## Outside the Box by Arcadia

### Puzzle explanation

The puzzle illustrated a variety of solutions to the puzzle of connecting a grid of points with a small number of straight lines drawn continuously, ie without lifting the pen from the drawing surface. These variations and others were described in the book Conceptual Blockbusting: A Guide to Better Ideas by Stanford University professor James L Adams (who died in January 2022), published from 1974 to 2019. In a talk about “conceptual blocks”, Adams presented the original puzzle of drawing four connected lines through a 3×3 grid of dots, as a demonstration of how limiting our thinking to staying “inside the box” can overlook solutions such as the “correct” one shown here. This corresponded to tracing PATROLMAN in the southwest corner of the grid.

However, people then came up with many other solutions, showing Adams that his own thinking had been limited by “knowing” the correct one. The first alternative was to use three angled lines, because the rules didn’t say that the lines had to go through the centres of the dots. In the grid, this was represented by the lines through DIFFER, ENTÊTÉ, ROSSER, PERUSE and DOBBER in the middle rows.

Another solution was (theoretically) to draw one line angled very slightly to a great circle of the globe (in effect, a “straight” line on the Earth’s surface) such that when it returns to the paper with the dots it passes through the second and third rows. The same effect is more easily achieved by rolling the paper into a cylinder and drawing one line around it. This was represented by the grid’s near-vertical line that conceptually continued below the bottom and reappeared at the top of the next column, passing through the answers ELDEST HAND, PRAIRIE OYSTERS and PARASELENE.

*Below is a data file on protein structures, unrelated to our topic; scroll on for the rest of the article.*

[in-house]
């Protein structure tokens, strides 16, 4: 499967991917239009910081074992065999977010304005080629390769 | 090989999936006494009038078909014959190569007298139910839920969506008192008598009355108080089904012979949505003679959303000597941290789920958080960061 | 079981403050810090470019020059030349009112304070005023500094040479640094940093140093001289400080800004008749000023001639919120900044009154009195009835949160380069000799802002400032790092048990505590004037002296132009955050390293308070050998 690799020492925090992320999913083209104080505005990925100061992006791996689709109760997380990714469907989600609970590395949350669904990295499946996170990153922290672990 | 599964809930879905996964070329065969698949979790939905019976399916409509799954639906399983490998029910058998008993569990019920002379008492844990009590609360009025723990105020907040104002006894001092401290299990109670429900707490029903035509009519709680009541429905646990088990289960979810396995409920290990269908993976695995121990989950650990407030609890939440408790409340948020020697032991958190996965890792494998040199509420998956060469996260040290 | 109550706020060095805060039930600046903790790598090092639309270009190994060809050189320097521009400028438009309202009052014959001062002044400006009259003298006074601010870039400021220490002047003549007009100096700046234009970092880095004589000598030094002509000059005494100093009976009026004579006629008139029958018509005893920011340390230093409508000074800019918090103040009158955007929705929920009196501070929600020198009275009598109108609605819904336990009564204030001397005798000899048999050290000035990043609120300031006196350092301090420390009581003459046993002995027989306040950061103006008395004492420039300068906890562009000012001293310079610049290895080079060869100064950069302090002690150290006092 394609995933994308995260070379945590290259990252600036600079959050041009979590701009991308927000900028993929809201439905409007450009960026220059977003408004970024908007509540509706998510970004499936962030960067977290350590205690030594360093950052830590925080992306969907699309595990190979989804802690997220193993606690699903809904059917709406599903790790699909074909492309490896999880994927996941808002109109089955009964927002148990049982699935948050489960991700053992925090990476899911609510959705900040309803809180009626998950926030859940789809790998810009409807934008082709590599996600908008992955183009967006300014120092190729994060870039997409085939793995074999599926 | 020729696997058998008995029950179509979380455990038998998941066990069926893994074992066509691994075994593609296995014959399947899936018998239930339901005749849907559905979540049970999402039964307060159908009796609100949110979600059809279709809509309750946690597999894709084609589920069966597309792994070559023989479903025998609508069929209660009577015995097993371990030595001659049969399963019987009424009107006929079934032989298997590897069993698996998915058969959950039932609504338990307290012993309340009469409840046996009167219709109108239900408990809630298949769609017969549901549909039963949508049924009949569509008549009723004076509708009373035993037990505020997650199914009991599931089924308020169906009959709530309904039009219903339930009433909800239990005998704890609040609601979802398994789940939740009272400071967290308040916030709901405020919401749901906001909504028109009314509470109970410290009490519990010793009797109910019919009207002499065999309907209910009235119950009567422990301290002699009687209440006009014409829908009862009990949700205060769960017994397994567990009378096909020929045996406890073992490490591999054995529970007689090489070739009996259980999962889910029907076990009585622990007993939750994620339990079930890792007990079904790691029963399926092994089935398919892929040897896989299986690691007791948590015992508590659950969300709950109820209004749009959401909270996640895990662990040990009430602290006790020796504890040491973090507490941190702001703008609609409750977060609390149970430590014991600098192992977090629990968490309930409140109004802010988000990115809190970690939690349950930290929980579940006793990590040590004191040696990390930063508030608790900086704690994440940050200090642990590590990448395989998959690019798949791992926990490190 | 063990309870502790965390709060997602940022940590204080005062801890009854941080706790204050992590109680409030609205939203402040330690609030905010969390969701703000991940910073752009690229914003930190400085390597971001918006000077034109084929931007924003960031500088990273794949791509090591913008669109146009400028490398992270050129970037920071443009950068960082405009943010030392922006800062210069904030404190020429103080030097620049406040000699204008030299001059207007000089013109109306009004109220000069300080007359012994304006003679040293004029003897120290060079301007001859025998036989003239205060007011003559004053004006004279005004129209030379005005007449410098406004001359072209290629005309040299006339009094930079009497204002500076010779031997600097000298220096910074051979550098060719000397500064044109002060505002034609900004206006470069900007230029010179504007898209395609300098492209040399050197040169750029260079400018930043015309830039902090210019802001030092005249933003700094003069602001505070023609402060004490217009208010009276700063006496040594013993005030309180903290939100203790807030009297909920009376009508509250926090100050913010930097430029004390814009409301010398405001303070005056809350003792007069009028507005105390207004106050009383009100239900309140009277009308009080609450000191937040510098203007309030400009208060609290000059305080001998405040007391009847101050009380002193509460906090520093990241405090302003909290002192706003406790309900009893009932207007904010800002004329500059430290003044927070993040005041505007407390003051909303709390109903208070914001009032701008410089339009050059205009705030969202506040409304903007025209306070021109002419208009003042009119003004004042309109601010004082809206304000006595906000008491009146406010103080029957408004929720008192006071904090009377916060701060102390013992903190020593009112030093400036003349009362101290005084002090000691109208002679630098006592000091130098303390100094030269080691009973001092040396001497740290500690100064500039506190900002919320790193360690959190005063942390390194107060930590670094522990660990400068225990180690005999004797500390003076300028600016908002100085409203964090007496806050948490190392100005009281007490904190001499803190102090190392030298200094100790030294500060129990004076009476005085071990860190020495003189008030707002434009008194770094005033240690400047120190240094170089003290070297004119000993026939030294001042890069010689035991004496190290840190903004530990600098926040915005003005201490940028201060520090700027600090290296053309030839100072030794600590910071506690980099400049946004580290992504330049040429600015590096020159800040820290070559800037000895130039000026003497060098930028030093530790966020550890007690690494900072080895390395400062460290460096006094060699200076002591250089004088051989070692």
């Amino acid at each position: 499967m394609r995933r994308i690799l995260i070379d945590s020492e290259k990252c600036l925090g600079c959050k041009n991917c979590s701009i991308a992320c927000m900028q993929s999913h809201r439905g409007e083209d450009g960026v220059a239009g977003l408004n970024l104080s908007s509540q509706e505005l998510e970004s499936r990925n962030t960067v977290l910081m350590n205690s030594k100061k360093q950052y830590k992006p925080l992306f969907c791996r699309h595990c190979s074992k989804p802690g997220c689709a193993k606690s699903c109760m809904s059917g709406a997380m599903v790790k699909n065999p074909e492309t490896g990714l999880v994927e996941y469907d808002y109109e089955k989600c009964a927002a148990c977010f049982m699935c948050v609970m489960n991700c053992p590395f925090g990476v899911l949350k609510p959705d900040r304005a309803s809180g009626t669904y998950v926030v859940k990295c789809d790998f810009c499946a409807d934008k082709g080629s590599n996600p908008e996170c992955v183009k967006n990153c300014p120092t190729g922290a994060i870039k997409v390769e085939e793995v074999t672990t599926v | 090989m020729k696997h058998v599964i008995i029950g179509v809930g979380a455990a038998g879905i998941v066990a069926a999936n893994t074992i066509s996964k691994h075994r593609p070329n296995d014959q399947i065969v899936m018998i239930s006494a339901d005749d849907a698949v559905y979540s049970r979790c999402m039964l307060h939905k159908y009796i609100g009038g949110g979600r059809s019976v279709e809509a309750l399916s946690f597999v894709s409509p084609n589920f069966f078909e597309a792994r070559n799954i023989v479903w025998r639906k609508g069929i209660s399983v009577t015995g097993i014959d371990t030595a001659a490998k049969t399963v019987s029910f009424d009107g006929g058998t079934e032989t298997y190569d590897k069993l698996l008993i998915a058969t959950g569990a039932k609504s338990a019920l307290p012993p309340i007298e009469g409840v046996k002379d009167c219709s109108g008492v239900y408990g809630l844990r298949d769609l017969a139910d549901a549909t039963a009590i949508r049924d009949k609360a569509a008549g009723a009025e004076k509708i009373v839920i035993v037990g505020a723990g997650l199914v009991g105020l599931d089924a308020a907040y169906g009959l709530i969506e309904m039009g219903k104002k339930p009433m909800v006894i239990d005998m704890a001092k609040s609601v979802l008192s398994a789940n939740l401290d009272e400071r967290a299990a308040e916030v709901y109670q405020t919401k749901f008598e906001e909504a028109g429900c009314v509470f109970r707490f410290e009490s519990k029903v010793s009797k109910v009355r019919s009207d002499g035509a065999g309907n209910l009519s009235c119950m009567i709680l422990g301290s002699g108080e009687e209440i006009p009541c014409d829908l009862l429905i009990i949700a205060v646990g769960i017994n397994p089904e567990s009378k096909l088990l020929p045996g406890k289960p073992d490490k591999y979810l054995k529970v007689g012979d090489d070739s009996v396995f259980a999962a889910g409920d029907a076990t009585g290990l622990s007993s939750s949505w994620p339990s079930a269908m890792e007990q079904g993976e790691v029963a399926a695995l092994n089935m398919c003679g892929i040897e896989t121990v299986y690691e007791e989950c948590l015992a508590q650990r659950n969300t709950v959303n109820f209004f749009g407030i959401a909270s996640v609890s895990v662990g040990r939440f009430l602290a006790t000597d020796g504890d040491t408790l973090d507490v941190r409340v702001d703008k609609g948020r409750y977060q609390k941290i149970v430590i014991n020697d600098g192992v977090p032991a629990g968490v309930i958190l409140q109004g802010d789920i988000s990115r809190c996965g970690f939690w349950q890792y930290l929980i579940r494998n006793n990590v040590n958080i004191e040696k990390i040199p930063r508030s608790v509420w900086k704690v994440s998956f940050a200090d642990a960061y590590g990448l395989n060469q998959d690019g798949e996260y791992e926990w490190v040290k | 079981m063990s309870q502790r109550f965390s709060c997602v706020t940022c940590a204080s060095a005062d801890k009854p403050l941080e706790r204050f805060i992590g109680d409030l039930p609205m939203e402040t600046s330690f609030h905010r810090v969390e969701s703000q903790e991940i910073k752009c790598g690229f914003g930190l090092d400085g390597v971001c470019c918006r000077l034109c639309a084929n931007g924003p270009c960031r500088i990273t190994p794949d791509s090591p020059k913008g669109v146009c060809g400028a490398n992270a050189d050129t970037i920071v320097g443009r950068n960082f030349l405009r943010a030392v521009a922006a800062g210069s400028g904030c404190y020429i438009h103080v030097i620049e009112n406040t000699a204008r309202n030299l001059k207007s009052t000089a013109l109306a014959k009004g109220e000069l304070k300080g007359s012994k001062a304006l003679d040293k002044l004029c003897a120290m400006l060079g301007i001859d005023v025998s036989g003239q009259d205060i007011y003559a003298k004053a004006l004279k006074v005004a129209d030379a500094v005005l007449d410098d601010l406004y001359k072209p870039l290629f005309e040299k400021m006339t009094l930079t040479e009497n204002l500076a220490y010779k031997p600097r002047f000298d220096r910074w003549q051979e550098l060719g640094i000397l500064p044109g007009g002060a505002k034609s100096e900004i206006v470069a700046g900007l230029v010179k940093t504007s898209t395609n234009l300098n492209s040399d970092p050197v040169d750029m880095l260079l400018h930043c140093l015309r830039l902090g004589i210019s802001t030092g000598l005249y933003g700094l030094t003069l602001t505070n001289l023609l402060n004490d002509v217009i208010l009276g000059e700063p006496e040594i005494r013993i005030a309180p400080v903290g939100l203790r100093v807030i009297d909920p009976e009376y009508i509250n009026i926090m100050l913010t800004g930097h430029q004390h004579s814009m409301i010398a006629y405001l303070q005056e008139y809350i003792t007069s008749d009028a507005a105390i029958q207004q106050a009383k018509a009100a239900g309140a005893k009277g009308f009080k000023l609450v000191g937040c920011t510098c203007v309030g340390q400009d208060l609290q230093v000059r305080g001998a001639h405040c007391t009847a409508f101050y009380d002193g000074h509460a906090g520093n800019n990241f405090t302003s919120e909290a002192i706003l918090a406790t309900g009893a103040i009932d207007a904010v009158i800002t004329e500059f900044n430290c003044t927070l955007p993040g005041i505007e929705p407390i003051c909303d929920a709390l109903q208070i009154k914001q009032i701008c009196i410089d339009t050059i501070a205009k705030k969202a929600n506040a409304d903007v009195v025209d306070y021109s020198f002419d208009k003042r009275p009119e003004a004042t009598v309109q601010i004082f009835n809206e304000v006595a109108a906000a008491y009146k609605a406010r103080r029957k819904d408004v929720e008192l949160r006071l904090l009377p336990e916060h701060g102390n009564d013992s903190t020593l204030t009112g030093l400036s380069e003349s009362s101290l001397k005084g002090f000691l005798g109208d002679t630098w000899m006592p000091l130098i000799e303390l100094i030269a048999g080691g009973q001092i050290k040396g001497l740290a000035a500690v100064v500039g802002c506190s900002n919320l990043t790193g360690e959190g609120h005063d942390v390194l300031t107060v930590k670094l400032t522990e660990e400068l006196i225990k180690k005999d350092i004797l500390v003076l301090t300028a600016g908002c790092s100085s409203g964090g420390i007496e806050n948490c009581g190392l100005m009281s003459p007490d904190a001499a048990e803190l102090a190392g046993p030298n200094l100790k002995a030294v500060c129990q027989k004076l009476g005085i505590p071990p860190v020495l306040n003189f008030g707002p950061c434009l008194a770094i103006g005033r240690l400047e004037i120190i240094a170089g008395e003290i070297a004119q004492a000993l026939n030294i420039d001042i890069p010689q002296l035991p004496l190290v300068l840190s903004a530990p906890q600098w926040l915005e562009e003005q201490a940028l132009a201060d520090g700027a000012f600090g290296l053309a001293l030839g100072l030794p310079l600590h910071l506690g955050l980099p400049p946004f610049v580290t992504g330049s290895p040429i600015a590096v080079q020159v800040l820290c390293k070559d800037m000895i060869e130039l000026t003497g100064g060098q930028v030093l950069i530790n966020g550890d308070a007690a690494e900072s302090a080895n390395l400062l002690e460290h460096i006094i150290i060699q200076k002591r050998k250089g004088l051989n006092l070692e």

A ten-year-old girl from Puerto Rico wrote a letter to Adams with the simple solution of drawing one thick line through all the dots — because the problem “doesn’t say you can’t use a fat line”. The corresponding grid treatment was the shading of the last two columns. Other suggested solutions involved cutting and rearranging the paper, or ingeniously folding it, so that the nine dots are all in a row.

### Clue explanations

Conventions: * = anagram, < = reversal

Traced by lines
PATROLMAN PAT + ROMAN around L
DIFFER DIPPER with FF for PP
ENTÊTÉ (bu)T in (EN ÉTÉ)
ROSSER (c)ROSSER
PERUSE PERUKE with S for K
DOBBER ROBBED with outer letters swapped
ELDEST HAND (HE’S DEALT) * + AND − A
PRAIRIE OYSTERS (PRIORY’S TEAS) * around (R + IE)
PARASELENE (LASER * + E) in PANE
AIDE-DE-CAMP DECAMP after IDEA *
ALAN (farcic)AL AN(tics)
ANTHER (l)ANTER(n) around H
BAHT 2 meanings; ref. the song On Ilkla Moor Baht ’at
BISTRO BIRO around (A)ST(i)
CAREERISTS SIRE < in CARETS
CHANEL CHANNEL − N
COSE SO < in CE
ELSE ELSIE − I; ref. sisters in a treacle well in Alice’s Adventures in Wonderland
EOAN EA around O + N
ERICA (A(ttempted) C(oup) I(n) R(eplacing) E(dward)) <
FLAUNCHES F + LAUNCHES
HALE homophone of HAIL
ICESTONE ICES + TONE
INGA ((st)AG NI(ght)) <
INULAS INSULA with S moved down
IRATELY ELY after (p)IRAT(e)
ISOGONAL ISL around (NO-GO < + A)
KUNG FU KÜNG + F + U
LEKYTHOS (SOH + TYKE + L) <
MARAS AS after MAR
NAAN NATHAN − TH(e)
OTIC O + TIC
PLOY PLOTTY − TT
SLATER SLAT + RE <
TEASELED EASE in DELT <
TITLES TIT(i) + LES
TRALEE RÂLE in (T + E)
VOUVRAY homophone of (VOUS + VRAI)